The United Kingdom's Office of Fair Trading (OFT) issued a Statement of Objections this Tuesday alleging that industry giants Booking.com B.V., Expedia, Inc. and InterContinental Hotels Group violated the UK’s Competition Act of 1998. The Statement of Objections will not be made public, but from OFT’s comments, it’s rate parity and best rate guarantees that are causing the trouble.
Requiring on-line travel agents (OTAs) to honor a hotel supplier’s best rate guarantee (at retail) and requiring hoteliers to provide inventory to distributors at the same price across all distribution channels are as close to universal practice in this industry as I have seen. And now, OFT appears to consider them by a less salubrious name: price-fixing. However, the Statement of Objections is not “the final word." It is a sort of pre-trial opinion in which OFT provides official notice of a “proposed infringement [of the Competition Act 1998] decision” and the parties to the dispute may make written and oral arguments to be considered before final decision is rendered.
OFT’s statement was issued at the end of an investigation begun in 2010 after a complaint was made by Skoosh, a small British OTA. Skoosh contacted OFT after Skoosh’s own hotel suppliers demanded that Skoosh raise its retail rates to a certain figure (among other allegations). The hoteliers, of course, were apparently acting to meet pressure applied by Booking and Expedia not to violate what was almost certainly a contractually required rate parity obligation of some sort. In effect, Skoosh raised concerns with OFT that rate parity and best rate guarantees operate together to artificially fix prices in the marketplace and therefore act as a barrier to competition, particularly for new or smaller players, like Skoosh, who might be willing to undersell the larger OTAs to grow its business.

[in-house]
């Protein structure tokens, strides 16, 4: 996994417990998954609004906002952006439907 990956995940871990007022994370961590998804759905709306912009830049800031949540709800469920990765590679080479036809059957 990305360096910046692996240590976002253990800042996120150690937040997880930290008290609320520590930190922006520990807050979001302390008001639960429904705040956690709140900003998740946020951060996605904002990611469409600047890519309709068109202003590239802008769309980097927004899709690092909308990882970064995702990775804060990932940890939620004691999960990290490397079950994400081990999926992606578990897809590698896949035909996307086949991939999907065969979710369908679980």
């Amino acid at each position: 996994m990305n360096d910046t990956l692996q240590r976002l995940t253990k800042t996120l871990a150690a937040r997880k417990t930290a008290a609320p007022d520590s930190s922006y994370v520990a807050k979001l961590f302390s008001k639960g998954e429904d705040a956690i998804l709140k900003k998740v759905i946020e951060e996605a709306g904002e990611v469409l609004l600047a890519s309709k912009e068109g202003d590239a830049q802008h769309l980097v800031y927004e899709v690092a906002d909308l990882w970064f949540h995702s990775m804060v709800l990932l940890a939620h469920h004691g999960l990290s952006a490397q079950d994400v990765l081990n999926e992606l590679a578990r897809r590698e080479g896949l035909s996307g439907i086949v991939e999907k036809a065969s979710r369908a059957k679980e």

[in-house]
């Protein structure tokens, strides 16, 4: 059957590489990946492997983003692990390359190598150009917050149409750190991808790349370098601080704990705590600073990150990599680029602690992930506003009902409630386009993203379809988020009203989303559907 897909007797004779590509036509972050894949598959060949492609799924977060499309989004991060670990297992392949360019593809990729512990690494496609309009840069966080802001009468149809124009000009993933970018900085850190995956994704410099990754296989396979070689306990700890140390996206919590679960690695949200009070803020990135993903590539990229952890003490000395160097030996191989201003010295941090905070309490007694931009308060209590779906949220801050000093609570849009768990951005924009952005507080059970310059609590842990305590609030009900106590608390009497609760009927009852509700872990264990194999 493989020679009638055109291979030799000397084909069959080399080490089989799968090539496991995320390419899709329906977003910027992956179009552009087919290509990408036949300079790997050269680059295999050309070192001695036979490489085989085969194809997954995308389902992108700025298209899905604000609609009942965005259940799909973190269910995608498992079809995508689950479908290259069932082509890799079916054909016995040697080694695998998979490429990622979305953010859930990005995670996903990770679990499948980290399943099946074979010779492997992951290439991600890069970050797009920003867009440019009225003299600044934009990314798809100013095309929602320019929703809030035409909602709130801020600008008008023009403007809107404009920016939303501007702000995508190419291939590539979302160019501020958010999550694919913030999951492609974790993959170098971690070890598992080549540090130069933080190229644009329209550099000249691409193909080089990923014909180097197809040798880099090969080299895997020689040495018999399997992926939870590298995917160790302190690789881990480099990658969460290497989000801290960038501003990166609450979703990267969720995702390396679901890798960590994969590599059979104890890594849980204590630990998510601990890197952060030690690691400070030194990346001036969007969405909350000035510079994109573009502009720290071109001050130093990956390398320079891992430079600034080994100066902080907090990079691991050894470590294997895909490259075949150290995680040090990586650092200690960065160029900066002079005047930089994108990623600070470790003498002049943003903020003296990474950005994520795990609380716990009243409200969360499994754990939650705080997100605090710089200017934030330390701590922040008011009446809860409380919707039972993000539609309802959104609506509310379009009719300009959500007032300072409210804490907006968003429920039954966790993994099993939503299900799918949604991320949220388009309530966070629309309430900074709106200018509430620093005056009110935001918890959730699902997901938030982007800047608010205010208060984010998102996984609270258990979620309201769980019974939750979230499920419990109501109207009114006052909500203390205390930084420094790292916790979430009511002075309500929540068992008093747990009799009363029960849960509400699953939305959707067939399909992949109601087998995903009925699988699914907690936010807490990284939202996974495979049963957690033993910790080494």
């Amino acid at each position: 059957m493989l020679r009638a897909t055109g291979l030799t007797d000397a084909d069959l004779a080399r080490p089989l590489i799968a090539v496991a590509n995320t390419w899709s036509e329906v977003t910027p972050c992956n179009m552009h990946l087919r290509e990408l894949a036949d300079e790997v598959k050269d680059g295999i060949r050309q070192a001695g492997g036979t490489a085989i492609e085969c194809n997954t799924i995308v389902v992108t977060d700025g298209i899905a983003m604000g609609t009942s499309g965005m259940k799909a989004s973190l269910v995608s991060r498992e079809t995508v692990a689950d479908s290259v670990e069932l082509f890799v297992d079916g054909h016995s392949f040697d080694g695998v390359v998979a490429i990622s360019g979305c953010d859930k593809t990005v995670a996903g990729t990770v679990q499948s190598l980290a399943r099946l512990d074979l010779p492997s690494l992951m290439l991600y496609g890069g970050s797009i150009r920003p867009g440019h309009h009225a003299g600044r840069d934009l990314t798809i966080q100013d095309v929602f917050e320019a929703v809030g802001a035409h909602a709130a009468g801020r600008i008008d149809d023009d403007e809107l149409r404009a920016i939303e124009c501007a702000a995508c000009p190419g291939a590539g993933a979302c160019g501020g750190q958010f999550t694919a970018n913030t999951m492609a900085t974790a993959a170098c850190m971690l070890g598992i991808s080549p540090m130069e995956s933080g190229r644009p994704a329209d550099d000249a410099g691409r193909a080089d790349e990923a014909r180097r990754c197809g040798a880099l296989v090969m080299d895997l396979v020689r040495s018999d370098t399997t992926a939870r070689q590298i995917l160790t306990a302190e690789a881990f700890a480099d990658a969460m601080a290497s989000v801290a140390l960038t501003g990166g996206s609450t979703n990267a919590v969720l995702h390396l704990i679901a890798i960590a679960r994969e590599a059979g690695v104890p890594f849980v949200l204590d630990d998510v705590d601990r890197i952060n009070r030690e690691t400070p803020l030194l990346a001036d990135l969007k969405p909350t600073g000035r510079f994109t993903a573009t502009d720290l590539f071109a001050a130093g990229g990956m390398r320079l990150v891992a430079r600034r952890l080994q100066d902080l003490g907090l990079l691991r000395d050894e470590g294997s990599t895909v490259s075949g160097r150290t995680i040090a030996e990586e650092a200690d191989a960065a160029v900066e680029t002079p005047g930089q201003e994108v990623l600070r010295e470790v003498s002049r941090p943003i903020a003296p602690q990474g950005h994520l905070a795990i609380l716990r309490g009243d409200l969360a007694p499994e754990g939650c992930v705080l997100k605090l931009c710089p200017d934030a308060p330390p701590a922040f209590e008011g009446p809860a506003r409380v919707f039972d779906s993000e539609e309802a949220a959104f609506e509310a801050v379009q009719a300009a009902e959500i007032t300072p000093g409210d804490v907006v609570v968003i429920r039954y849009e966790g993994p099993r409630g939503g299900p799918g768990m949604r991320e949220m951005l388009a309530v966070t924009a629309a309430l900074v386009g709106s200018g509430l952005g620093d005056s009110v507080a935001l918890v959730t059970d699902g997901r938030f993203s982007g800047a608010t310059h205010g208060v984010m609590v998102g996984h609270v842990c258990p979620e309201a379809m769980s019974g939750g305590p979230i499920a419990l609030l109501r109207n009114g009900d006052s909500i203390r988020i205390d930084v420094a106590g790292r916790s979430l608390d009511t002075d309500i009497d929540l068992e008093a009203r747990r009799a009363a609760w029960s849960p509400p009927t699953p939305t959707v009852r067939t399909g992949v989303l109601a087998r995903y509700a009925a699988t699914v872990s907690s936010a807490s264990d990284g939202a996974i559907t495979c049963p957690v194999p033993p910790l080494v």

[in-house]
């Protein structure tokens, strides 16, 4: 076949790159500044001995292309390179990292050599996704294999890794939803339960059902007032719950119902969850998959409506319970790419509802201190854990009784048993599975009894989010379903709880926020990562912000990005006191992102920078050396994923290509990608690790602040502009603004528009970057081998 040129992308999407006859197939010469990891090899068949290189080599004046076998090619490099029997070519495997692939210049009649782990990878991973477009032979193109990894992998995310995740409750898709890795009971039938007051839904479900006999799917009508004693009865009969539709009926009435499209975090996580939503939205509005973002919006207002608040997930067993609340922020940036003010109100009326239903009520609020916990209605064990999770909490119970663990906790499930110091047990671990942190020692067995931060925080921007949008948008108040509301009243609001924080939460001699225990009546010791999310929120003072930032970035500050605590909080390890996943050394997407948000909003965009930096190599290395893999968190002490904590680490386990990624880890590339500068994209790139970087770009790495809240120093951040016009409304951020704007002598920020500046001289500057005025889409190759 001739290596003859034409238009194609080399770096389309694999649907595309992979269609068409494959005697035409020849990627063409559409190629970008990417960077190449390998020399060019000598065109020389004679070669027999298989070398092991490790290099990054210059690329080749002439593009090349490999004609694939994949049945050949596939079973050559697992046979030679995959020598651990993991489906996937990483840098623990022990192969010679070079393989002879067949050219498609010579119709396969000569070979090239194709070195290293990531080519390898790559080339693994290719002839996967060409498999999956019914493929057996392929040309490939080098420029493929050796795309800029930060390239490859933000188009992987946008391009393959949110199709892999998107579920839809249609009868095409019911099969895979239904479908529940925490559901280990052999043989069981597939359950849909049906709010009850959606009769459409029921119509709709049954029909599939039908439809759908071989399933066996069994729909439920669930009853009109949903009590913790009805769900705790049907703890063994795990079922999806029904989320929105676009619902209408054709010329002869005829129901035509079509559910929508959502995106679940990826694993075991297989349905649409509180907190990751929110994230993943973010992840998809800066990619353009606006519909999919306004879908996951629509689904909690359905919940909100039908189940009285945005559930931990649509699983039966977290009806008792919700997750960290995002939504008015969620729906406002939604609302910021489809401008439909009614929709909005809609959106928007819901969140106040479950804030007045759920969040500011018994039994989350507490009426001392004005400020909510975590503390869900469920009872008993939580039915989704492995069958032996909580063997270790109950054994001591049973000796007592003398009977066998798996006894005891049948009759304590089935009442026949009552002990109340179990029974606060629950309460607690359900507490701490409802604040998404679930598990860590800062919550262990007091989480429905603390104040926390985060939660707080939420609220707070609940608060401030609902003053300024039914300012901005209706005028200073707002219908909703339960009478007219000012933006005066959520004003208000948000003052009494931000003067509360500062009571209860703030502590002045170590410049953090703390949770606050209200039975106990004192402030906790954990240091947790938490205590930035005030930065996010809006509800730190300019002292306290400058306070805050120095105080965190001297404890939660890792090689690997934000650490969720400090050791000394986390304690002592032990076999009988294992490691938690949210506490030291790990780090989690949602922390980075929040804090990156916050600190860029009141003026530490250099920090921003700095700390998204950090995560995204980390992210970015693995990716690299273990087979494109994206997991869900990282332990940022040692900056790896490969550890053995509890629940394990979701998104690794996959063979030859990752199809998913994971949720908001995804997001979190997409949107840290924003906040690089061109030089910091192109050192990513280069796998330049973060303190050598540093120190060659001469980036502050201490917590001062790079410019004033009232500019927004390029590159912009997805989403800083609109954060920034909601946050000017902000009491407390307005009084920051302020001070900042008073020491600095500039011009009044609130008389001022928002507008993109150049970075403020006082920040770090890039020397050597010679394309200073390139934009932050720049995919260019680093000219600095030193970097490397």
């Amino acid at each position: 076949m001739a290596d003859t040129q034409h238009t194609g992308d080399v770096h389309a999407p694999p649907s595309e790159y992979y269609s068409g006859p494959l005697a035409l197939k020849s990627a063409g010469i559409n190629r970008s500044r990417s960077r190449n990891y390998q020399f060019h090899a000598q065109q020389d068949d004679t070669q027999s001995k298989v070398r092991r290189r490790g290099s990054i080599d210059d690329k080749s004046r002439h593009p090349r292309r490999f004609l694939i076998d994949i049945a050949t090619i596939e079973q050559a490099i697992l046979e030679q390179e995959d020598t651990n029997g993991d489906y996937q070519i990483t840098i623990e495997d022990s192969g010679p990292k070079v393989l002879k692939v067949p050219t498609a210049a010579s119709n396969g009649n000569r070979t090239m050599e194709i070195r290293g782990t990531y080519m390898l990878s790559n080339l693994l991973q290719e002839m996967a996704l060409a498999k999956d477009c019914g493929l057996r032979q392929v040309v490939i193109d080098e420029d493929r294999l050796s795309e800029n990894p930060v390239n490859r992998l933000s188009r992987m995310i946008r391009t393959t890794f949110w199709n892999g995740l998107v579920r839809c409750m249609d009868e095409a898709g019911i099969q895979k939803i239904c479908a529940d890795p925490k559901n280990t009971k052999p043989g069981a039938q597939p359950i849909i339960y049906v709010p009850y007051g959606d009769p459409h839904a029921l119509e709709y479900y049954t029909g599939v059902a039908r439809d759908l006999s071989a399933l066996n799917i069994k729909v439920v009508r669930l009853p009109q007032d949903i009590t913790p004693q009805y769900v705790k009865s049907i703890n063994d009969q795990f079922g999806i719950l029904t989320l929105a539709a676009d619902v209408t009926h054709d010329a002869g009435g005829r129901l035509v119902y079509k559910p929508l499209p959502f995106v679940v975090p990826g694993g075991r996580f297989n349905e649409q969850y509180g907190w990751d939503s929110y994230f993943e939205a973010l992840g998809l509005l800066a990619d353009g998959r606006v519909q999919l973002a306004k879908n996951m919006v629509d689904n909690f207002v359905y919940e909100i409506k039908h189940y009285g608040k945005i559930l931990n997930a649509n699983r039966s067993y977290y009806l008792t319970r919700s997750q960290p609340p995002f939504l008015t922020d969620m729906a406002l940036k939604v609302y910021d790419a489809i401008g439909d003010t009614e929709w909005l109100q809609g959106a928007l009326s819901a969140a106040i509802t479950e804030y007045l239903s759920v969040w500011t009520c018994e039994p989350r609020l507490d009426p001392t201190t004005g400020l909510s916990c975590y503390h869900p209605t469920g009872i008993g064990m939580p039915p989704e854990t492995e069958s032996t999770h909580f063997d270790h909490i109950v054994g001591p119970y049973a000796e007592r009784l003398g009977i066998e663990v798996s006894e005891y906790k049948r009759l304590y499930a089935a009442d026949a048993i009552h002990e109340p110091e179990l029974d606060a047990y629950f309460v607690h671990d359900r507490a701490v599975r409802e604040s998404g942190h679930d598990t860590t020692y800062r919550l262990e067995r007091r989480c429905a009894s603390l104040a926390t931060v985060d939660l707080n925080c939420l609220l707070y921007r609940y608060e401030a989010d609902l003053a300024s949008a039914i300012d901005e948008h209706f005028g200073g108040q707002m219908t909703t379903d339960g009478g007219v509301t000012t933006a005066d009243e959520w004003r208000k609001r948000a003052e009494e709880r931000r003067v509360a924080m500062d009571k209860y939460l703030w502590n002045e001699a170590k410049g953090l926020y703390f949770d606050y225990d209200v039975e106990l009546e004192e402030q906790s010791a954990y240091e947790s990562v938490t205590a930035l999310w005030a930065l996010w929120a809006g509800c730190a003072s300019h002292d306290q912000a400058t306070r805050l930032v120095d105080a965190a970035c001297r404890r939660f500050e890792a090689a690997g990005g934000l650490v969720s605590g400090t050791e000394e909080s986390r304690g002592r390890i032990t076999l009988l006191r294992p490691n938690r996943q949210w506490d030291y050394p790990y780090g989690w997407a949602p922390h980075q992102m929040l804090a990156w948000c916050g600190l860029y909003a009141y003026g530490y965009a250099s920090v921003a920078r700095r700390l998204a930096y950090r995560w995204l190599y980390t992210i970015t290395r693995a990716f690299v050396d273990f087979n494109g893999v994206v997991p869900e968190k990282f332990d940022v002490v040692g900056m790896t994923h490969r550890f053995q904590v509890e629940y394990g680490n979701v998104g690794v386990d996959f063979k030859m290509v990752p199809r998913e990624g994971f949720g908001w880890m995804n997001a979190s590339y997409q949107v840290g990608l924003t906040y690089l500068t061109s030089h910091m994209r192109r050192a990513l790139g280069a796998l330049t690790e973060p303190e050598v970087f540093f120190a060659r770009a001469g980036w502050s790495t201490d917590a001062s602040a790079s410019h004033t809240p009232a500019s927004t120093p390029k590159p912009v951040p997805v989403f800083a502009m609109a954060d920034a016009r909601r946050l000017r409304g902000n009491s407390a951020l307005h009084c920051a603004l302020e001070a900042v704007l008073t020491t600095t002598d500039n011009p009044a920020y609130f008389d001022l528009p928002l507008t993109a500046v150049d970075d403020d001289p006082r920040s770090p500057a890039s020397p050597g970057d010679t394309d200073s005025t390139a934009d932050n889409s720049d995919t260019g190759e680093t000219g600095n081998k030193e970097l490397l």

If OFT formally issues a finding of an infringement, despite its jurisdiction being limited to the UK, the finding will cause--at a minimum--a shift in the way a significant majority of the hospitality industry conducts its distribution business, as well as the amount of competition in the marketplace. The Internet, after all, is international. So please stay tuned!
Washington hotel owners, operators and suppliers enjoyed two days of learning, socializing and recognizing their colleagues' successes at the recent Washington Lodging Association's 2011 Annual Conference at the incredible Tulalip Resort and Spa. This year's Conference featured a variety of presentations on workforce challenges, recent changes to the ADA, revenue management, fraud prevention and social media.
Last week the Seattle Hotel Association presented the 6th installment of its annual symposium and economic forecast. Like years past, this year's program featured a terrific line up of local and regional experts, including Matthew Gardner (Gardner Economics), Vail Brown (STR), Lee McCabe (Expedia), Chris Kraus (PKF) and Tom Norwalk and Jerri Lane (Seattle King County Convention and Visitor's Bureau). Local general managers and directors of sales and marketing have come to rely on the Association's annual symposium as an important part of their annual budgeting process.
Greg Duff, Editor
Greg Duff founded and chairs GSB’s national Hospitality, Travel & Tourism group. His practice largely focuses on operations-oriented matters faced by hospitality industry members, including sales and marketing, distribution and e-commerce, procurement and technology. Greg also serves as counsel and legal advisor to many of the hospitality industry’s associations and trade groups, including AH&LA, HFTP and HSMAI.